Revamping television

Revamping television

fresh take

Revamping television

Vishwesh Krishnamoorthy,the director and musician who has introduced concept-driven shows like ‘The Dewarists’ and ‘Bring On The Night’, tells tuba raqshan why a majority of Indian TV shows can never stand up to their Western counterparts.

The Dewarists. The show is iconic, signalling a refreshing change in TV content. Here was a show which was as rustic as it could get, slickly styled and at the same time, unimaginably authentic. And director Vishwesh Krishnamoorthy would have it no other way. “My efforts resulted in far more than I had ever imagined,” states Vishwesh, matter-of-factly. True, there is a subtle touch of pride. But it is predominantly a feeling of ecstasy at having pioneered a concept like none other, especially in a scenario where television still means melodramatic soap operas, ‘teenspired’ fiction series and obviously rigged “reality” shows. And the second season of The Dewarists is enough proof that there is still an audience for such path breaking, concept-based shows.

Matter of mediocrity

“Reality shows are hopeless. Fiction is bad. There are many ways of getting a channel to people but it still hasn’t led to any significant change. TV is still sloppily made and it doesn’t happen anywhere else in the world. Most Indian TV shows can’t even stand shoulder-to-shoulder to shows in other countries. Masterchef India is very different from Masterchef Australia,” he points out, exasperated.

Why this mediocrity, we wonder? “I have no idea. It’s just about standing up for quality. As an audience, India needs to reject a lot of stuff that gets made. There is a lot of rubbish in all forms of art — be it TV, performances or even films. Like all others, I’ve been trying to make better quality TV or performance. We’re a country that makes a thousand films. The percentage of good, commercial and bad is a bad ratio,” says Vishwesh, with much emphasis.

Contemporary fiction

That brings us to his next chef d’oeuvre and Vishwesh is visibly excited. Bring On The Night (BOTN) is an extension of Eristoff’s brand philosophy. While filming The Dewarists, we wanted to try a contemporary fiction show with finesse and sophistication. When we presented the concept to Eristoff, they took to it almost immediately. So, we would be creating India’s first bi-lingual series,” he adds.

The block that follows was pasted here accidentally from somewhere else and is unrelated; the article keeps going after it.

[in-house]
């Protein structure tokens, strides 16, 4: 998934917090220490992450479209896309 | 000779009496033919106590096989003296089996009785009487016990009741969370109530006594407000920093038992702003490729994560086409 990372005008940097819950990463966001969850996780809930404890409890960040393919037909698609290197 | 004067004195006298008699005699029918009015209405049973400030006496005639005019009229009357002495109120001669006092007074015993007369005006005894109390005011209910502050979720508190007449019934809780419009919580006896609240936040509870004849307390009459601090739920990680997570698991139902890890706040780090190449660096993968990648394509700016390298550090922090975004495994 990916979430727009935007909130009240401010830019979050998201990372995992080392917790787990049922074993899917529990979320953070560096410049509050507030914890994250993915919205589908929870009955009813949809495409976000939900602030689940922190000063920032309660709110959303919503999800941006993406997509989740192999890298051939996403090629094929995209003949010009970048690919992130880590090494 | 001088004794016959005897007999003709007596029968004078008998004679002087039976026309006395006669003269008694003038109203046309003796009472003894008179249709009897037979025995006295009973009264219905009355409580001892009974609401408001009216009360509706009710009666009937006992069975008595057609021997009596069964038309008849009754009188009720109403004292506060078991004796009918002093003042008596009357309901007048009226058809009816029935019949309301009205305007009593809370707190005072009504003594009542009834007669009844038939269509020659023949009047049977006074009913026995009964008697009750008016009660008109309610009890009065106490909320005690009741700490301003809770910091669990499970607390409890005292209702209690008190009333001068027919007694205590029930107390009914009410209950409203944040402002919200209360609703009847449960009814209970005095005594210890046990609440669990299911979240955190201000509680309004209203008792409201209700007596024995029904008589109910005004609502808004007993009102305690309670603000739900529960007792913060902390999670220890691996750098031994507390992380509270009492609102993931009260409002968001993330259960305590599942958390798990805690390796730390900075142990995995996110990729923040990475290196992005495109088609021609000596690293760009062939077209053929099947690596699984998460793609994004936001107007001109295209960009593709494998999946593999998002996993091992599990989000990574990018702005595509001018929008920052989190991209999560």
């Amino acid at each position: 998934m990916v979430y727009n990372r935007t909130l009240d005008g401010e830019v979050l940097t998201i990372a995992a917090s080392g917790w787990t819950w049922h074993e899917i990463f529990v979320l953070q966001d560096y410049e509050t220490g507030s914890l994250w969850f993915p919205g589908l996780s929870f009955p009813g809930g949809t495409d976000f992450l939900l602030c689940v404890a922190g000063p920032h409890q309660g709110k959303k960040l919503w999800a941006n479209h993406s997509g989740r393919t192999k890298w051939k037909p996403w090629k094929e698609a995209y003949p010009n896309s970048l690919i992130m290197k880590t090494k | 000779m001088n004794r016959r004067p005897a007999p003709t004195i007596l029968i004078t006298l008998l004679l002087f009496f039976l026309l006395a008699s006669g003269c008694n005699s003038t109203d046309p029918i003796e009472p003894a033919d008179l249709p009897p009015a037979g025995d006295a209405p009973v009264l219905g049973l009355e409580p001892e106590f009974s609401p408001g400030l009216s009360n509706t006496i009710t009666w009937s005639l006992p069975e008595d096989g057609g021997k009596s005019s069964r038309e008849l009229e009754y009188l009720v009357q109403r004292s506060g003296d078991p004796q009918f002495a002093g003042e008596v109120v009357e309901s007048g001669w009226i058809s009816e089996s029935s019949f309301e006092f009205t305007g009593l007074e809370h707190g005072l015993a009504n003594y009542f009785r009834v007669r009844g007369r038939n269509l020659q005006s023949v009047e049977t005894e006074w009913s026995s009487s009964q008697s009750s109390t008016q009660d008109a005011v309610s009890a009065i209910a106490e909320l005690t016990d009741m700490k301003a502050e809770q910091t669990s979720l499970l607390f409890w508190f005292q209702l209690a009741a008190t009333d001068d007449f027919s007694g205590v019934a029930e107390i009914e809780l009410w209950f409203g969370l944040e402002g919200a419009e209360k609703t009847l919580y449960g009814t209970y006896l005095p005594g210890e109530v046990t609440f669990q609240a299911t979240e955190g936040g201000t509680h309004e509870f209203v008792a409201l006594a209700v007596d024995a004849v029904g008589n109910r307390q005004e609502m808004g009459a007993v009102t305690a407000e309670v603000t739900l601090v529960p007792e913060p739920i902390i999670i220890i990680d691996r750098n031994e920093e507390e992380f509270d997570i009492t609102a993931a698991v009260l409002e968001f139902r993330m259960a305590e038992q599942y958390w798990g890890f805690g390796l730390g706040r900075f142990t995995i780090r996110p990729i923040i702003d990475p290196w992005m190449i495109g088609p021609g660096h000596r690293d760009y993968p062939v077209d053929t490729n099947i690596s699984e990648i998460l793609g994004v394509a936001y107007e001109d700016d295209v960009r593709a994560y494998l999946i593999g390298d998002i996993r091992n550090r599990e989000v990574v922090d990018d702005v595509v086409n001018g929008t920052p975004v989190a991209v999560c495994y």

The concept is truly youth centric. BOTN is a story about four youngsters who come together to run a first-of-its-kind night club in Mumbai, which defies the status quo of a legal diktat by staying open till the early hours of the morning, thus providing a platform for the youth to unleash their nocturnal avatars. Vishwesh elaborates, “The day is only a part of the 24 hours while the other part of it is night. An individual has the choice of where he would like to be identified. Most people show their true side when the sun has set. The night is more instinctive and visceral.”

Global India

In a way, the series is an expression of a young, urban India. Bring On The Night is basically aimed at the type of people you see at music fests and those who form the new urban India. It is a global India with a wide variety of tastes — the Facebooking, iPad-using crowd that is a young, informed India. I think that it is up to the creators who decided what is contemporary and tradition. It is a simple thing to understand that the India of 2012 has been exposed to a decade of everything that has been available on the internet. It is a global generation where our lives are same over the world. It is a reflection of that,” explains this independent musician and ad filmmaker, who had spearheaded the campaign for Aamir Khan’s television debut, Satyamev Jayate.

Independent culture

Obviously, music forms an essential part of the series. “As a director, I use a lot of music and of course, it is a huge part of the cinematic process. The Dewarists was particularly about musicians. But in Bring On The Night, music is a cinematic tool. True, it is a very integral part of the experience but at the end of the day, it is about a story. And, that story is important,” reiterates Vishwesh, adding that his band, The Scribe, is working on a great album. “The new album is called ‘Hail Mogambo’ and it has been inspired from our previous album, ‘Mark of Teja’. This is our third album and it is an ode to the film, Mr India.
We are also planning to perform in two cities, Delhi and Bangalore,” he reveals.

The independent music scene in India is mushrooming at a positive pace. And Vishwesh indicates that this is a good sign for the genre. “The independent music scene is very good and we are going strong. It needs the same thing that it has always needed — great, hardworking bands, good music and lots of fests,” he says, in

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